Despite the popularity of password managers, many still use pen and paper
Password managers are a near-defacto standard for organizations, with 86% reporting they are being put to use, according to a Bitwarden survey of over 400 U.S. IT decision makers across a wide range of industries. This reflects a 9% increase in the use of password managers over the past year.
Despite the popularity of password managers, respondents continue to rely on unsecure methods, such as computer documents (53%) and pen and paper (29%), to manage passwords. And in a year marked by high-profile cyberattacks and increasing vulnerabilities posed by remote work, 92% of respondents reuse passwords across multiple sites.
These results point to the need for consistent C-Suite-driven security protocols that take into account a desire for efficient, easy-to-implement solutions, employee turnover, and the challenges of a remote-centric workplace.
Many organizations remain unprepared for cyberattacks despite high-profile breaches
54% of IT decision makers admit their organization has experienced a cyberattack. This may not come as a surprise when considering the parade (Colonial Pipeline, Solar Winds, and the New York City Law Department, to name a few) of recent high-profile breaches.
While two-thirds of organizations have a ransomware mitigation strategy in place, 25% do not have one or are not sure – a disconcerting percentage given the success of ransomware attacks over the past few years.
Remote work and the Great Resignation raise concerns over increasing security risks
Remote work has created security unease: 61% of respondents are “more concerned” about cybersecurity this year and attribute this to the fear that employees working remotely may be more lax about their overall security hygiene.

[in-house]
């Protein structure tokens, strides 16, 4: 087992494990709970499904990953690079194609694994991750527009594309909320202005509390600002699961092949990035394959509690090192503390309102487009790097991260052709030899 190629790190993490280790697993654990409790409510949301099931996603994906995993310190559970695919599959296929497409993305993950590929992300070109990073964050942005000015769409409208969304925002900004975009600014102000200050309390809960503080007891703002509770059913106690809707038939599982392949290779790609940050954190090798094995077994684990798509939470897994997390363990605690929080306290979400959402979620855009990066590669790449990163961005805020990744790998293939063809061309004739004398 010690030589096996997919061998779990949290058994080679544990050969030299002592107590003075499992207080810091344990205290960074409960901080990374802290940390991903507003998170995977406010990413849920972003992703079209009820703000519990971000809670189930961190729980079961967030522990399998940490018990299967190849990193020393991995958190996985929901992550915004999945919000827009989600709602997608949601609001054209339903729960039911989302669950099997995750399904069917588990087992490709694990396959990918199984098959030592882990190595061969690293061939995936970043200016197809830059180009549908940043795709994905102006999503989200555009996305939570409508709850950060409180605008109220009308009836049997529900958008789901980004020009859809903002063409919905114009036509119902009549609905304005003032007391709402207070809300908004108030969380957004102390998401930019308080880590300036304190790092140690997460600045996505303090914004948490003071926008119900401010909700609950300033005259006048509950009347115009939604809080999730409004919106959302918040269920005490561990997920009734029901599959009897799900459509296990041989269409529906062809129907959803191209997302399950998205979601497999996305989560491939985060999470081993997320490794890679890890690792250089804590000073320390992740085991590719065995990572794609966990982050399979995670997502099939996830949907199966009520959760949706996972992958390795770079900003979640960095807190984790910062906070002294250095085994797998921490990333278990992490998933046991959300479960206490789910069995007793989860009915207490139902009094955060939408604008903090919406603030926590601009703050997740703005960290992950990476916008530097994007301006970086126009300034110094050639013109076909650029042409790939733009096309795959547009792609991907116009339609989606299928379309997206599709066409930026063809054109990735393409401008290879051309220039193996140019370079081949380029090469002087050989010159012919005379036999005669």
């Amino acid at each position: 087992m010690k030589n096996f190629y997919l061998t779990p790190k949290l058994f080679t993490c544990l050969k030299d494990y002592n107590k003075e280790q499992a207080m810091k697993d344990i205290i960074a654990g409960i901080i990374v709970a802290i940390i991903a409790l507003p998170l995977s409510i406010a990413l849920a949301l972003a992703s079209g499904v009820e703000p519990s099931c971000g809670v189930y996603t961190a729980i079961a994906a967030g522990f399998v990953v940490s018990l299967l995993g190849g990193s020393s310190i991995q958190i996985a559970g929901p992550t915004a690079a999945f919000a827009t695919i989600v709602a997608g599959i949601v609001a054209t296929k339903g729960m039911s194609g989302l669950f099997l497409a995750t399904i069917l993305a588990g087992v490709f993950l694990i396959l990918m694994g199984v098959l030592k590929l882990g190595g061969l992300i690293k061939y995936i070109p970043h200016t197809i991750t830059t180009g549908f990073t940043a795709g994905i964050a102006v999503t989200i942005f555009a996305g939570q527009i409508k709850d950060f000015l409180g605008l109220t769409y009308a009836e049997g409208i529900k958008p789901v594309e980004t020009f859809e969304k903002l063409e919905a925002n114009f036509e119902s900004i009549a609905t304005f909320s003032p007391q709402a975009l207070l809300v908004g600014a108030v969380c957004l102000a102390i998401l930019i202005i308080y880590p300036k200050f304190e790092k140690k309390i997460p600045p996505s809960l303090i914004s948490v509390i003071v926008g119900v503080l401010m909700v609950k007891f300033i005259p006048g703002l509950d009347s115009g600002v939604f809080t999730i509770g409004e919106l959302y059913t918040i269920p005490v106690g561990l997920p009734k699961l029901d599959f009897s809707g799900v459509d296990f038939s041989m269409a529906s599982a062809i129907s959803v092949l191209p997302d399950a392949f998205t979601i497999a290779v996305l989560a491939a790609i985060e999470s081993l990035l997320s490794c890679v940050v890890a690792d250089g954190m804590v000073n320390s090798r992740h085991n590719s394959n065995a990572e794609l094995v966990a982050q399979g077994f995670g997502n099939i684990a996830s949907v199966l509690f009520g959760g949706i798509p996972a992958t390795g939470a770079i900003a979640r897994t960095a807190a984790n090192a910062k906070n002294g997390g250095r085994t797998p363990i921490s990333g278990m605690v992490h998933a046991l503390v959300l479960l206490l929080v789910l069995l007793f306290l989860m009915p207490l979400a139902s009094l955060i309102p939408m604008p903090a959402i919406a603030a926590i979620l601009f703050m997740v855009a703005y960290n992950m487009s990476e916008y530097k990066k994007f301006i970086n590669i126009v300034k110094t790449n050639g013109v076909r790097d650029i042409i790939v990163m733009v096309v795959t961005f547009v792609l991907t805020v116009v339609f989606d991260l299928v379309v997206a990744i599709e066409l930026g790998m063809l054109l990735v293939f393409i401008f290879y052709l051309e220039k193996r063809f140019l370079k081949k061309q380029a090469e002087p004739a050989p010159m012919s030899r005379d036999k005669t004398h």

The Great Resignation hasn’t spared the world of IT decision makers. 48% are working more hours than last year, with 58% faulting turnover (29%) and difficulty hiring (29%) as the primary culprits.
IT decision makers resort to unsecure methods for password sharing
When it comes to password sharing, the death of email is greatly exaggerated – and that’s a problem. 53% of IT decision makers share company passwords with colleagues through email, a 14-point jump from last year. 41% share passwords via chat, while 31% share passwords in conversation.
“Our 2022 survey offers a number of takeaways,” said Bitwarden CEO Michael Crandell. “To start, password managers are clearly viewed as highly effective. If you’re not using one – and the survey showed there is still room for growth – you’re way behind. It’s also clear that overall password practices are a mixed bag.
“Everyone knows sharing passwords via email isn’t a great idea, and yet it’s still happening. Ultimately, the C-Suite should prioritize finding better ways to do business faster and safely. It will set a positive tone and alleviate some of the security anxieties that are so clearly present.”